Penn Staters for Responsible Stewardship didn’t break much new ground in its recent ad campaign to “call out” current trustees Paul Suhey and Stephanie Deviney, both of whom are seeking re-election to their alumni seats.
The group has long been clear about its goal to oust Board of Trustees members, including Suhey and Deviney, for their involvement in former football coach Joe Paterno’s removal and the acceptance of former FBI director Louis Freeh’s investigation into Penn State’s handling of the Jerry Sandusky child sex abuse case.
So to avoid going down the familiar rabbit hole by debating those points, let’s concede that reasonable people can disagree about the board’s handling of Paterno and the Freeh Report. The most unsettling element of the ads, then, is the group’s apparent myopic focus on these two issues.
At this point, PS4RS isn’t running any ads related to the university’s bloated tuition rates. PS4RS isn’t running any ads related to the university’s search for a new president. PS4RS isn’t running any ads related to reform of the university’s general education requirements. PS4RS isn’t running any ads related to capital projects planned or underway. These are just a few of the crucial issues that the university is facing here and now. They deserve much more attention than Paterno’s legacy, which fair or not, is long beyond repair. And even if it could be repaired, it’s not immediately clear how that would benefit current and future Penn State students more than a tuition cut, a strong leader in the president’s office and an overhaul of basic degree requirements. The group, which claims to have a membership of 18,000, has said it plans to endorse candidates for the board. If it wants to consider current board member’s actions during their terms in its calculus, that is its prerogative.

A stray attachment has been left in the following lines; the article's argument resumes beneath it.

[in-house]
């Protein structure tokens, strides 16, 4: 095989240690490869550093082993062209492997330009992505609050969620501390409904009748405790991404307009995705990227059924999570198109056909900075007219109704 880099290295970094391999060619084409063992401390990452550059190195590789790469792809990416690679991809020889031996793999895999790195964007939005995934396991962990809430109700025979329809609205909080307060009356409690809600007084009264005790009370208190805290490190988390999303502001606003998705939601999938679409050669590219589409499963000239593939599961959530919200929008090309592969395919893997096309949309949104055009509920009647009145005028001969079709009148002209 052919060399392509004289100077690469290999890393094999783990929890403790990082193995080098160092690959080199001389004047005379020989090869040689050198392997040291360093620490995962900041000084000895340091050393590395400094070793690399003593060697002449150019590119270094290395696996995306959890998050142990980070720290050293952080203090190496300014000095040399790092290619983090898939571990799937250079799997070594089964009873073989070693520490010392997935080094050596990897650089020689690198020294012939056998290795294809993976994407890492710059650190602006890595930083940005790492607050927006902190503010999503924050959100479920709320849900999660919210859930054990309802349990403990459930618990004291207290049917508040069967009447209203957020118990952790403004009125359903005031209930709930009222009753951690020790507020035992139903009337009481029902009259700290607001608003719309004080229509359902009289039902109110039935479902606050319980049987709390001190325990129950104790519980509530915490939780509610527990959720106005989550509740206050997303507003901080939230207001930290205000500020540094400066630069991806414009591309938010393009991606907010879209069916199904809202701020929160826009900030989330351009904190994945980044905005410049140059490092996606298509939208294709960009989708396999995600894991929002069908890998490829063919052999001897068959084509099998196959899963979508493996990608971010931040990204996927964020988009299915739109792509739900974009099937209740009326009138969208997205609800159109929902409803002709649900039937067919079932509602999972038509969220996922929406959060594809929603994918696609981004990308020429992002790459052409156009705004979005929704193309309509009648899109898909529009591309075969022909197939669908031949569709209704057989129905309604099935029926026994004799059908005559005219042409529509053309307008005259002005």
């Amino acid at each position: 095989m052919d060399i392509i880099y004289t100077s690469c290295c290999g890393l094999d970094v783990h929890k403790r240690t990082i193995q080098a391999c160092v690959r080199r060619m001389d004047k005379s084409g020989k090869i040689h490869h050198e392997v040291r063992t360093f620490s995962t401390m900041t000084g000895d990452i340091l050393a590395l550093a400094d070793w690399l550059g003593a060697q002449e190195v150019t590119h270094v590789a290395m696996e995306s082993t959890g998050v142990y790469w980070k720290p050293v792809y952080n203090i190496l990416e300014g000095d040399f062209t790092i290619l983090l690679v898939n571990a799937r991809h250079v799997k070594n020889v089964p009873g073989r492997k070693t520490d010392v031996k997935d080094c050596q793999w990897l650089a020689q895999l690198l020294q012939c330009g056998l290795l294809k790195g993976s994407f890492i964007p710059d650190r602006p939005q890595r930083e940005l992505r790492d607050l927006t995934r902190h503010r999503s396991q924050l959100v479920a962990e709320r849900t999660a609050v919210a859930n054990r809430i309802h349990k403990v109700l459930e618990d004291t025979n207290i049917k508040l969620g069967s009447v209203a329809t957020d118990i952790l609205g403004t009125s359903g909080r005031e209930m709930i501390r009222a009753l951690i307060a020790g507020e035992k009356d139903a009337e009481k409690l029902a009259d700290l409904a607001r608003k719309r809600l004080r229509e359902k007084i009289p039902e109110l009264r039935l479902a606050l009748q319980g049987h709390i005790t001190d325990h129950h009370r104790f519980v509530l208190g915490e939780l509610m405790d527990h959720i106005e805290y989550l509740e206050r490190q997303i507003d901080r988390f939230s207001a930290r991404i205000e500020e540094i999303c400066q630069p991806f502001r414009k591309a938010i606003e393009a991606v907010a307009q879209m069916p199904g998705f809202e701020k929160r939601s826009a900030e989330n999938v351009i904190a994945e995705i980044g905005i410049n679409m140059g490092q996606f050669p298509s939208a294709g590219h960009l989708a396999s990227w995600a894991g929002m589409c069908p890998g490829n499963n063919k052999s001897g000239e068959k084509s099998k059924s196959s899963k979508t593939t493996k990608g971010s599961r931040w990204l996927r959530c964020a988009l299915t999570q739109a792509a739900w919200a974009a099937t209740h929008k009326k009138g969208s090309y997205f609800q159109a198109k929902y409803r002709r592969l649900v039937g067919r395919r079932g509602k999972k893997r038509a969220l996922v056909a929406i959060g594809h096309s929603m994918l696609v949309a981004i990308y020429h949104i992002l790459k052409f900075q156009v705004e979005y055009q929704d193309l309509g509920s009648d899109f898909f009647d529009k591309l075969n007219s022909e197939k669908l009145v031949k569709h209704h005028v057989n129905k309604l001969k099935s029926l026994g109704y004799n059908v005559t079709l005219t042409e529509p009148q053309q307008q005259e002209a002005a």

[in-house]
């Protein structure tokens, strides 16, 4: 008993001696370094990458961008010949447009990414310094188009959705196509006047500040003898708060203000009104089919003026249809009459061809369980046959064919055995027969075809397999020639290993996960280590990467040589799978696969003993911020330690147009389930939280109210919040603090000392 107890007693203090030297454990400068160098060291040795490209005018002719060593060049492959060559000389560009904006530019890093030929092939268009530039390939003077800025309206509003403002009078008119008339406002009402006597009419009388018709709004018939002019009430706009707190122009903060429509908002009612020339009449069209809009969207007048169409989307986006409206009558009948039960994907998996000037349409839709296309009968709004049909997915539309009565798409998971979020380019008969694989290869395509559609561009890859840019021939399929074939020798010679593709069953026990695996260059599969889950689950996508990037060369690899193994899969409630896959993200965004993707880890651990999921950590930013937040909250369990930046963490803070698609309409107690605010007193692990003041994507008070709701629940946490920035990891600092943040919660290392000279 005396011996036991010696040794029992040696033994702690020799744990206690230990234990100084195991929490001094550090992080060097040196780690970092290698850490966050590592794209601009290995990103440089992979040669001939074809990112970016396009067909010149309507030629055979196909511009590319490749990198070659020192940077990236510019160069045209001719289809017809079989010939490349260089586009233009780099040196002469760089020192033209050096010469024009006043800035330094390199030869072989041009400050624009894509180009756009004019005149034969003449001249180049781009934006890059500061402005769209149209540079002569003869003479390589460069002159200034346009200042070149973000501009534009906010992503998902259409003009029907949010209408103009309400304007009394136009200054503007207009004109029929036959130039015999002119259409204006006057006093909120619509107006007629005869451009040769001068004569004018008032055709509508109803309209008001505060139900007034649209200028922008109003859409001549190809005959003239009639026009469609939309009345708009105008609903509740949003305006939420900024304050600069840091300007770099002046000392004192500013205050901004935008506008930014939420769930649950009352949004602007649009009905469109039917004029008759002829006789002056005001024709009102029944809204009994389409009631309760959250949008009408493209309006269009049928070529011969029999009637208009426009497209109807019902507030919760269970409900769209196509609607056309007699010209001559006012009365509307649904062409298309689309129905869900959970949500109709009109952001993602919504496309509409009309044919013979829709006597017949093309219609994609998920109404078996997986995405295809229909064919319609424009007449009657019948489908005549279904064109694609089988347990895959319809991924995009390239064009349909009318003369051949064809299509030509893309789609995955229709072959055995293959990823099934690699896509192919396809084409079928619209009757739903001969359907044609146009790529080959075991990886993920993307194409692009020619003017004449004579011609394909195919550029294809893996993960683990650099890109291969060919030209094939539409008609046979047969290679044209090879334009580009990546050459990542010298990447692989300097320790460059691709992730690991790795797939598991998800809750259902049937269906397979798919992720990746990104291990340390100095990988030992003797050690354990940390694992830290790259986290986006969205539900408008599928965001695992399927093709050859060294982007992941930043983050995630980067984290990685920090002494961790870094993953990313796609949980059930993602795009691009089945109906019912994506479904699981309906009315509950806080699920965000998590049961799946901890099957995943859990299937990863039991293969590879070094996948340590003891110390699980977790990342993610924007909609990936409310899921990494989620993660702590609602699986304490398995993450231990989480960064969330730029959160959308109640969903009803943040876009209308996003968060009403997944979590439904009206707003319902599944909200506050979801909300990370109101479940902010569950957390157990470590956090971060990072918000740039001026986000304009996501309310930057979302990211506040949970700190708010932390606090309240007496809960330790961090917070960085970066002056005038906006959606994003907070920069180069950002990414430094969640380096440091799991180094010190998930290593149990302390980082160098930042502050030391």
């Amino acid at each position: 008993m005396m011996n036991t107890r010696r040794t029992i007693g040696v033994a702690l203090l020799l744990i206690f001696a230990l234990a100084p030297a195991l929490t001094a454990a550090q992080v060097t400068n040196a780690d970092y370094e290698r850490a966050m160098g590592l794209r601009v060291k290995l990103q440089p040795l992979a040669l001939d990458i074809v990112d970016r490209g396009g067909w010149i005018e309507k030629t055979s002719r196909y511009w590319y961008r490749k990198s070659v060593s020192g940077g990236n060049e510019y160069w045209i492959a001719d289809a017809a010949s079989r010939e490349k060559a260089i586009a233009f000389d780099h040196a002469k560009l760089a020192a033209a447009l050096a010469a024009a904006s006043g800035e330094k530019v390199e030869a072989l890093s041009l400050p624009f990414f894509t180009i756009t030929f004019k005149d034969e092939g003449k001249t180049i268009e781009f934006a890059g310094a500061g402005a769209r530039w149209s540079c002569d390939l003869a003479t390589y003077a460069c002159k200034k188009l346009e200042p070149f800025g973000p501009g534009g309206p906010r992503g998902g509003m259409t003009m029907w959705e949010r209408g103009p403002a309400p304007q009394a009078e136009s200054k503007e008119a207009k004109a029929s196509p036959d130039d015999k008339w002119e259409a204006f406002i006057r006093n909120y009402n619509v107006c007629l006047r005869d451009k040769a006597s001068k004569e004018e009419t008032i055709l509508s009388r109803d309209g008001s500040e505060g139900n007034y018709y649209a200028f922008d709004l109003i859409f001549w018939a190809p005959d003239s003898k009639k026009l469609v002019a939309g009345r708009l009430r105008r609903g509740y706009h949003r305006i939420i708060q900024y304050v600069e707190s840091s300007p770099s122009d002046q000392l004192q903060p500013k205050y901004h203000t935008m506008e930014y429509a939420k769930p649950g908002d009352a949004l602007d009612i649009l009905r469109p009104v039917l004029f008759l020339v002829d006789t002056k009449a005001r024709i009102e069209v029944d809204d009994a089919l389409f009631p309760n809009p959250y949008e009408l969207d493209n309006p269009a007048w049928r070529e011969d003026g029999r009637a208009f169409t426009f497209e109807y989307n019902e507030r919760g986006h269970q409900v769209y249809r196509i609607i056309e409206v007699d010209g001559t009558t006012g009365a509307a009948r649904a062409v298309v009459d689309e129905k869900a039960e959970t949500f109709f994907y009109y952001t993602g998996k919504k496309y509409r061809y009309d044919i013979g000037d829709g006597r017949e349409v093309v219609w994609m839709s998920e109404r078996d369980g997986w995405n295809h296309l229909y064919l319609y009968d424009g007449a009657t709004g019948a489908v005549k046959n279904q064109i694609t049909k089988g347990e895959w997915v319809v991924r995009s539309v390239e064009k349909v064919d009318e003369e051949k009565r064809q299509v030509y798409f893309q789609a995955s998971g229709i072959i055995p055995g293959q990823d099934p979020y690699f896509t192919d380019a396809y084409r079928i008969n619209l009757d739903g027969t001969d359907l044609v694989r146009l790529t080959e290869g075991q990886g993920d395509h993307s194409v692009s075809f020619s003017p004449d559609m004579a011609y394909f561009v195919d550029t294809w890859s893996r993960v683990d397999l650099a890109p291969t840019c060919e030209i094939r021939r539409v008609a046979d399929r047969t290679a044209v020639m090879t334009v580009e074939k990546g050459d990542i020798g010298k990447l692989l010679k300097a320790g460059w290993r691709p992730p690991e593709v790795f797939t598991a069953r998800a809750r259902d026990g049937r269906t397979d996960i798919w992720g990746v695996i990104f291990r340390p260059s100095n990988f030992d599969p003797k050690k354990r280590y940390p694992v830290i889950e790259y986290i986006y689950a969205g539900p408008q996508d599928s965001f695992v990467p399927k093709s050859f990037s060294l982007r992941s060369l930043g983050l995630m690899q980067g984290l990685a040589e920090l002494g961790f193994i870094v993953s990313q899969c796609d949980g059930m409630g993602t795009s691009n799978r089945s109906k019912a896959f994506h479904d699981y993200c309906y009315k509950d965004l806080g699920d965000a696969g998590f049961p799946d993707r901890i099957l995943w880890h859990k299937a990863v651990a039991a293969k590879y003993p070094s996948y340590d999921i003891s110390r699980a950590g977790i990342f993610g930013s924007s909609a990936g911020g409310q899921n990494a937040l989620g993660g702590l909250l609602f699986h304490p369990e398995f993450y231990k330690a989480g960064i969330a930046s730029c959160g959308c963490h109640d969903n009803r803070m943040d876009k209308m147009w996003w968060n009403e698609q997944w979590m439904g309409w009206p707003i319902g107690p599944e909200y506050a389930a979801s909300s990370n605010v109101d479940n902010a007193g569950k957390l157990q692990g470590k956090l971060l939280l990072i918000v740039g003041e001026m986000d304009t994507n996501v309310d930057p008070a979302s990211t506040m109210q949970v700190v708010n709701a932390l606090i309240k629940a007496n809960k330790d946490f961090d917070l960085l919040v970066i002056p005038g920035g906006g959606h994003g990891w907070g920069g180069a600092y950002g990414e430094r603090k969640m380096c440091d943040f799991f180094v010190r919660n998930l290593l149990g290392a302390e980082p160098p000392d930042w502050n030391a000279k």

But if PS4RS really wants to use its voice to do the most good and not just advocate for the narrow interests it’s talking about right now, it would do well to inform the Penn State community about all of the issues at stake in this election. It should also speak in a tone capable of elevating the discourse. Its recent ads read: “Suhey & Deviney voted to fire JoePa. Now they want OUR vote. Really?” and “Suhey & Deviney accepted Freeh & Sanctions without challenge. Three more years? Really?”
They’re written on the deliberative level of a spurned teenager lashing out at a friend, putting a bad face on whatever valid points the group might otherwise make.
If the group wants its message to make an impact, it should at the very least be communicated on a level consistent with the reputation the university’s academics currently enjoy. Really.